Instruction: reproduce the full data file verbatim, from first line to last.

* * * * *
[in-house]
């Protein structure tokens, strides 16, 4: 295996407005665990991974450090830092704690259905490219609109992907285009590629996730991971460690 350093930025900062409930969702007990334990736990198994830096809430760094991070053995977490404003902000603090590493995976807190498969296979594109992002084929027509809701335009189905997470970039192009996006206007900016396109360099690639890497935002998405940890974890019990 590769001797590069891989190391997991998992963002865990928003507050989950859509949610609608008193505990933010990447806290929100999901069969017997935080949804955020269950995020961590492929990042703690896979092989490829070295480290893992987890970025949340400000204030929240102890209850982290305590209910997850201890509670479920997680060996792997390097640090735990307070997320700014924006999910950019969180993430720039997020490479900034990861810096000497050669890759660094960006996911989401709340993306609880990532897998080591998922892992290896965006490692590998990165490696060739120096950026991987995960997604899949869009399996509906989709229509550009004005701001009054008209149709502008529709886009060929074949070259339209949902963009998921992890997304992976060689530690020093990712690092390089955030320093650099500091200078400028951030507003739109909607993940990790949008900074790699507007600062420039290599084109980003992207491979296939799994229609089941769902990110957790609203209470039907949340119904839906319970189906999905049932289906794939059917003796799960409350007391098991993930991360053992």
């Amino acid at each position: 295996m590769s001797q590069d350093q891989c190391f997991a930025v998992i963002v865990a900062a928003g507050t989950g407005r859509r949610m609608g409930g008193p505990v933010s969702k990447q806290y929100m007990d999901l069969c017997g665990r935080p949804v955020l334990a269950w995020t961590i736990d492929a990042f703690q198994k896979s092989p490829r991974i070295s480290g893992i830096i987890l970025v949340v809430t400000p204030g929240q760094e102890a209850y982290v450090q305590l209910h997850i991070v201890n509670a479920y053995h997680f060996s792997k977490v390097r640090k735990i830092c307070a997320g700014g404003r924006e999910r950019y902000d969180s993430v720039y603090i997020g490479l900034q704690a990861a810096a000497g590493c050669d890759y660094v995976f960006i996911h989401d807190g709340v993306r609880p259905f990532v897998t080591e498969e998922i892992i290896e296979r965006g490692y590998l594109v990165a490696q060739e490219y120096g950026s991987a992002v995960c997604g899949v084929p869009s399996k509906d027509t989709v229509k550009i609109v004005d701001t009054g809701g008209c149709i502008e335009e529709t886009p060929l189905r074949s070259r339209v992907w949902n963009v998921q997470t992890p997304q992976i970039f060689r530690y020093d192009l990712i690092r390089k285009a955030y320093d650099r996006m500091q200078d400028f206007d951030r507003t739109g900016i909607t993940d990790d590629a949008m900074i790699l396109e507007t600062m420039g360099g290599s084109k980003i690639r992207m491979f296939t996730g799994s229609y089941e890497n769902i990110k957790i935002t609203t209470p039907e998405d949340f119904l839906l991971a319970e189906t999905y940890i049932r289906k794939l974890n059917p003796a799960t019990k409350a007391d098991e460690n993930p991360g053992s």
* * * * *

[in-house]
């Protein structure tokens, strides 16, 4: 295996407005665990991974450090830092704690259905490219609109992907285009590629996730991971460690 350093930025900062409930969702007990334990736990198994830096809430760094991070053995977490404003902000603090590493995976807190498969296979594109992002084929027509809701335009189905997470970039192009996006206007900016396109360099690639890497935002998405940890974890019990 590769001797590069891989190391997991998992963002865990928003507050989950859509949610609608008193505990933010990447806290929100999901069969017997935080949804955020269950995020961590492929990042703690896979092989490829070295480290893992987890970025949340400000204030929240102890209850982290305590209910997850201890509670479920997680060996792997390097640090735990307070997320700014924006999910950019969180993430720039997020490479900034990861810096000497050669890759660094960006996911989401709340993306609880990532897998080591998922892992290896965006490692590998990165490696060739120096950026991987995960997604899949869009399996509906989709229509550009004005701001009054008209149709502008529709886009060929074949070259339209949902963009998921992890997304992976060689530690020093990712690092390089955030320093650099500091200078400028951030507003739109909607993940990790949008900074790699507007600062420039290599084109980003992207491979296939799994229609089941769902990110957790609203209470039907949340119904839906319970189906999905049932289906794939059917003796799960409350007391098991993930991360053992």
């Amino acid at each position: 295996m590769s001797q590069d350093q891989c190391f997991a930025v998992i963002v865990a900062a928003g507050t989950g407005r859509r949610m609608g409930g008193p505990v933010s969702k990447q806290y929100m007990d999901l069969c017997g665990r935080p949804v955020l334990a269950w995020t961590i736990d492929a990042f703690q198994k896979s092989p490829r991974i070295s480290g893992i830096i987890l970025v949340v809430t400000p204030g929240q760094e102890a209850y982290v450090q305590l209910h997850i991070v201890n509670a479920y053995h997680f060996s792997k977490v390097r640090k735990i830092c307070a997320g700014g404003r924006e999910r950019y902000d969180s993430v720039y603090i997020g490479l900034q704690a990861a810096a000497g590493c050669d890759y660094v995976f960006i996911h989401d807190g709340v993306r609880p259905f990532v897998t080591e498969e998922i892992i290896e296979r965006g490692y590998l594109v990165a490696q060739e490219y120096g950026s991987a992002v995960c997604g899949v084929p869009s399996k509906d027509t989709v229509k550009i609109v004005d701001t009054g809701g008209c149709i502008e335009e529709t886009p060929l189905r074949s070259r339209v992907w949902n963009v998921q997470t992890p997304q992976i970039f060689r530690y020093d192009l990712i690092r390089k285009a955030y320093d650099r996006m500091q200078d400028f206007d951030r507003t739109g900016i909607t993940d990790d590629a949008m900074i790699l396109e507007t600062m420039g360099g290599s084109k980003i690639r992207m491979f296939t996730g799994s229609y089941e890497n769902i990110k957790i935002t609203t209470p039907e998405d949340f119904l839906l991971a319970e189906t999905y940890i049932r289906k794939l974890n059917p003796a799960t019990k409350a007391d098991e460690n993930p991360g053992s």